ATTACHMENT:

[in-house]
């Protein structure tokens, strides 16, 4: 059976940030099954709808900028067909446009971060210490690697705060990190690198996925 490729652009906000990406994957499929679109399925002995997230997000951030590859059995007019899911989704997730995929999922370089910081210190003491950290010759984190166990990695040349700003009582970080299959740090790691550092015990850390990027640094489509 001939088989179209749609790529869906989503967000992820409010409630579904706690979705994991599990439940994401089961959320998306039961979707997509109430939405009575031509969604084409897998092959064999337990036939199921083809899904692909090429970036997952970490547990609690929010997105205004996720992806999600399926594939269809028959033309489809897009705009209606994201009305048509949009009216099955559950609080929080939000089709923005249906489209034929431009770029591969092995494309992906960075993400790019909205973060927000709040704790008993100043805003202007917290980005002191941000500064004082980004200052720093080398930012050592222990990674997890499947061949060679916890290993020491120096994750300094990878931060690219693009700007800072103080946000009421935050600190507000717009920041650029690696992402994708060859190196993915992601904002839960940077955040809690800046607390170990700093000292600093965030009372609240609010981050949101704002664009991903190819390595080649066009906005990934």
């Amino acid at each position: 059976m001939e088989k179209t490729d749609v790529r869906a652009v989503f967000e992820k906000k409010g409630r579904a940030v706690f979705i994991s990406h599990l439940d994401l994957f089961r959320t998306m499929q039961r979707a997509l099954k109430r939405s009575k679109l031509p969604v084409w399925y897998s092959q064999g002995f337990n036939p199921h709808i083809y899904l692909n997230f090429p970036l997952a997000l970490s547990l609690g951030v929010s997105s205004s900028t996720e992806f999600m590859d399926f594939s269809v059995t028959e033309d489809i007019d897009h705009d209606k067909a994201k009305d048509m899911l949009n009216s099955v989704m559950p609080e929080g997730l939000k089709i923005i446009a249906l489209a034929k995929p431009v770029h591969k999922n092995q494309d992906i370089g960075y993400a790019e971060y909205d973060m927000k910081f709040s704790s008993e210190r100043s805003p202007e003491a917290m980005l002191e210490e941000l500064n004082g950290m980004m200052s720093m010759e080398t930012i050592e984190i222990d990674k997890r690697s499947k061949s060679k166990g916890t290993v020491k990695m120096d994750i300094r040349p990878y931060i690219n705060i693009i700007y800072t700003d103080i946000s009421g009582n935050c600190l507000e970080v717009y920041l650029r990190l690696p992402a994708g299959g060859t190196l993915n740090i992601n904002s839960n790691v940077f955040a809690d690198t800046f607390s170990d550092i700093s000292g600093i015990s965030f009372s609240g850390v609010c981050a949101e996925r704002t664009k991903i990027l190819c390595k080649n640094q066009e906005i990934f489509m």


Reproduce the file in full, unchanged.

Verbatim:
[in-house]
């Protein structure tokens, strides 16, 4: 059976940030099954709808900028067909446009971060210490690697705060990190690198996925 490729652009906000990406994957499929679109399925002995997230997000951030590859059995007019899911989704997730995929999922370089910081210190003491950290010759984190166990990695040349700003009582970080299959740090790691550092015990850390990027640094489509 001939088989179209749609790529869906989503967000992820409010409630579904706690979705994991599990439940994401089961959320998306039961979707997509109430939405009575031509969604084409897998092959064999337990036939199921083809899904692909090429970036997952970490547990609690929010997105205004996720992806999600399926594939269809028959033309489809897009705009209606994201009305048509949009009216099955559950609080929080939000089709923005249906489209034929431009770029591969092995494309992906960075993400790019909205973060927000709040704790008993100043805003202007917290980005002191941000500064004082980004200052720093080398930012050592222990990674997890499947061949060679916890290993020491120096994750300094990878931060690219693009700007800072103080946000009421935050600190507000717009920041650029690696992402994708060859190196993915992601904002839960940077955040809690800046607390170990700093000292600093965030009372609240609010981050949101704002664009991903190819390595080649066009906005990934």
């Amino acid at each position: 059976m001939e088989k179209t490729d749609v790529r869906a652009v989503f967000e992820k906000k409010g409630r579904a940030v706690f979705i994991s990406h599990l439940d994401l994957f089961r959320t998306m499929q039961r979707a997509l099954k109430r939405s009575k679109l031509p969604v084409w399925y897998s092959q064999g002995f337990n036939p199921h709808i083809y899904l692909n997230f090429p970036l997952a997000l970490s547990l609690g951030v929010s997105s205004s900028t996720e992806f999600m590859d399926f594939s269809v059995t028959e033309d489809i007019d897009h705009d209606k067909a994201k009305d048509m899911l949009n009216s099955v989704m559950p609080e929080g997730l939000k089709i923005i446009a249906l489209a034929k995929p431009v770029h591969k999922n092995q494309d992906i370089g960075y993400a790019e971060y909205d973060m927000k910081f709040s704790s008993e210190r100043s805003p202007e003491a917290m980005l002191e210490e941000l500064n004082g950290m980004m200052s720093m010759e080398t930012i050592e984190i222990d990674k997890r690697s499947k061949s060679k166990g916890t290993v020491k990695m120096d994750i300094r040349p990878y931060i690219n705060i693009i700007y800072t700003d103080i946000s009421g009582n935050c600190l507000e970080v717009y920041l650029r990190l690696p992402a994708g299959g060859t190196l993915n740090i992601n904002s839960n790691v940077f955040a809690d690198t800046f607390s170990d550092i700093s000292g600093i015990s965030f009372s609240g850390v609010c981050a949101e996925r704002t664009k991903i990027l190819c390595k080649n640094q066009e906005i990934f489509m």